and becomes the best link to share on all of your social media profiles and
business cards.
When you have a personal website, you control the first impression people
get of you online. It’s the “hub” that clearly states who you are, what you
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В offer, and how to connect with you.
How to set up a personal website
Ok, I have a confession: I’m not a coder and I know very little about html.
The good news? You don’t have to have advanced web development
skills to create your own website! Here are some options:
• - one option (and by far the easiest) is to visit and
sign up for a profile (you can see mine here: If this is going to serve as your primary
website, I highly recommend investing in the option offers
where you can get a personalized URL (e.g. instead of it would be makes it
so easy to set up a beautiful and professional looking personal website.
Just upload a large professional picture, choose your favorite font and
layout, type out a brief description that explains who you are and what
you do, and then start linking all of your social media sites and contact
information! That’s it. No technical knowledge required!
• - Another alternative that may fit your needs is using your
blog as your personal website. In addition to the blog feed, blogger
(and other blog hosting sites) have a “Pages” option that allows you to
add relevant pages to your blog like an “About” and “Contact”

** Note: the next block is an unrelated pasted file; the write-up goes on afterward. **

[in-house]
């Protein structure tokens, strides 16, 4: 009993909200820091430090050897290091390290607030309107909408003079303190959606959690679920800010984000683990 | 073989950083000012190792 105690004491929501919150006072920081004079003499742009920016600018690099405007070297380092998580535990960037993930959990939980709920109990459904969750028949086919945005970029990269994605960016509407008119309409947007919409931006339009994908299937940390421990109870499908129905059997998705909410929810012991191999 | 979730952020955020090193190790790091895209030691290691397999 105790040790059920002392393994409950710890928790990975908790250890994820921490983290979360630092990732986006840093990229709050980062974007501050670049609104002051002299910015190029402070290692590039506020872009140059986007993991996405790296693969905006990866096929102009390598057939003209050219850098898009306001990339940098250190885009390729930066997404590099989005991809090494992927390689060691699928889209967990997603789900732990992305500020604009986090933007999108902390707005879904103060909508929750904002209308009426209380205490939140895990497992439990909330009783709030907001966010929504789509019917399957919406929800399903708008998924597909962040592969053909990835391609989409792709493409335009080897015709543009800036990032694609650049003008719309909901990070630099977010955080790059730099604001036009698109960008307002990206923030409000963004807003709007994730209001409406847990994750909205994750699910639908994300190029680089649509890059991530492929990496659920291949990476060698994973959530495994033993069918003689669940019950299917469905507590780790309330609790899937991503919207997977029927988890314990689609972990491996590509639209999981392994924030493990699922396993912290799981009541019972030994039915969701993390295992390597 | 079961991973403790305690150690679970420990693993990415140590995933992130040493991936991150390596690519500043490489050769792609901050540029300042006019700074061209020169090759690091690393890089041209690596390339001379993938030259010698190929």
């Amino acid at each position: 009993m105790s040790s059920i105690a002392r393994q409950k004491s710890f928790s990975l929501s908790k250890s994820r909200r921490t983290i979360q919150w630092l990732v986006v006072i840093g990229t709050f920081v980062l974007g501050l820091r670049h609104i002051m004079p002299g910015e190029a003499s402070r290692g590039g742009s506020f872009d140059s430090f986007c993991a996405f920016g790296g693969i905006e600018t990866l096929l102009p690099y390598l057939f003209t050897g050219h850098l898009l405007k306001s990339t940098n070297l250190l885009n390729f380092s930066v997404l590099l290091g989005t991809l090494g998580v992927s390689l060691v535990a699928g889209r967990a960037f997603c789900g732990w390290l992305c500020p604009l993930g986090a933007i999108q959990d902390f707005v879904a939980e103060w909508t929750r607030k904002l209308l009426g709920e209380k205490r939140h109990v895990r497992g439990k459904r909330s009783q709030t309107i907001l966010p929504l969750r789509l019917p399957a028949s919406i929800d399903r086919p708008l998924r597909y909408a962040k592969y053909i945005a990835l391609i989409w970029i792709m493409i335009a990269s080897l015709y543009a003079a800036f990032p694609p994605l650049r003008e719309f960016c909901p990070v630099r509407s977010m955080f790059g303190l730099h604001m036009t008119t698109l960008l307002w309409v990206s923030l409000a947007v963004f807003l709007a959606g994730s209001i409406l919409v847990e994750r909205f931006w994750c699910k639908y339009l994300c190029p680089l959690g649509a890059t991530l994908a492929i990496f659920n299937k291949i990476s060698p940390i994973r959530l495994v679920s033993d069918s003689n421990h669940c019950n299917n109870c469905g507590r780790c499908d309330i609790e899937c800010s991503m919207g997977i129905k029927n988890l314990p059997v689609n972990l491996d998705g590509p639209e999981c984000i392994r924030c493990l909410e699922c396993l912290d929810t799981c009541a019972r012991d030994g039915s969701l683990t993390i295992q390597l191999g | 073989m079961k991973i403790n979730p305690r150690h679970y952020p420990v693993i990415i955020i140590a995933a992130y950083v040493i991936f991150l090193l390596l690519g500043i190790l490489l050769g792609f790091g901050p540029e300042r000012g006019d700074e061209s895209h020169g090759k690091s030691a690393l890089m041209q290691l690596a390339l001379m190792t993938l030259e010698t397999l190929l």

section. Add an “About [your name]” section and write a short bio and
link to your social media sites (especially LinkedIn). Then the link to your
personal website would be (Keep in mind
for this option you’ll definitely want to make sure you have invested in a
customized URL for your blog).
• – My personal website ( is separate from
my blog and yet is actually hosted on a blog site, WordPress. If you
prefer, you can use a blog-hosting site to create your own personalized
website that is separate from your blog (e.g. it would have its own URL).
o Consider your goals and priorities before building a personal
website from scratch (i.e. not on easy sites like
Depending on your goals, you might want to invest in getting
В help to build your first website. For example, since my goal was
to have my own business, I decided to invest in a web hosting
site called for which I pay $20/month for
them to make building my site a lot easier, and offer 24/7 tech
support with people who answered all my questions along the
way. My website took over a year to get where it is today, but
now I don’t have to think about it. I had a lot of help in the
beginning, and once I got the hang of it, it became really fun;
you feel such a sense of accomplishment when you learn new
tech stuff.
o If you try to build your own personal website, many answers to
your tech questions are out there online, as many people are
happy to share how to do everything when it comes to
WordPress and other sites. Just type in your question to Google
and start learning. There are also many helpful tutorial videos on
If you are planning on starting your own business (and doing your own
website is just driving you mad) you may want to consider hiring someone
to create a unique website tailored to your needs. However this can be
very expensive so try the inexpensive options first until you have the
capital to invest.
What to have on a personal website
• At minimum your website should have:
o A custom URL that is, ideally, If you have a
common name try using your middle name or adding a word
that defines your personal brand and what you do.
o A homepage that clearly explains who you are and what you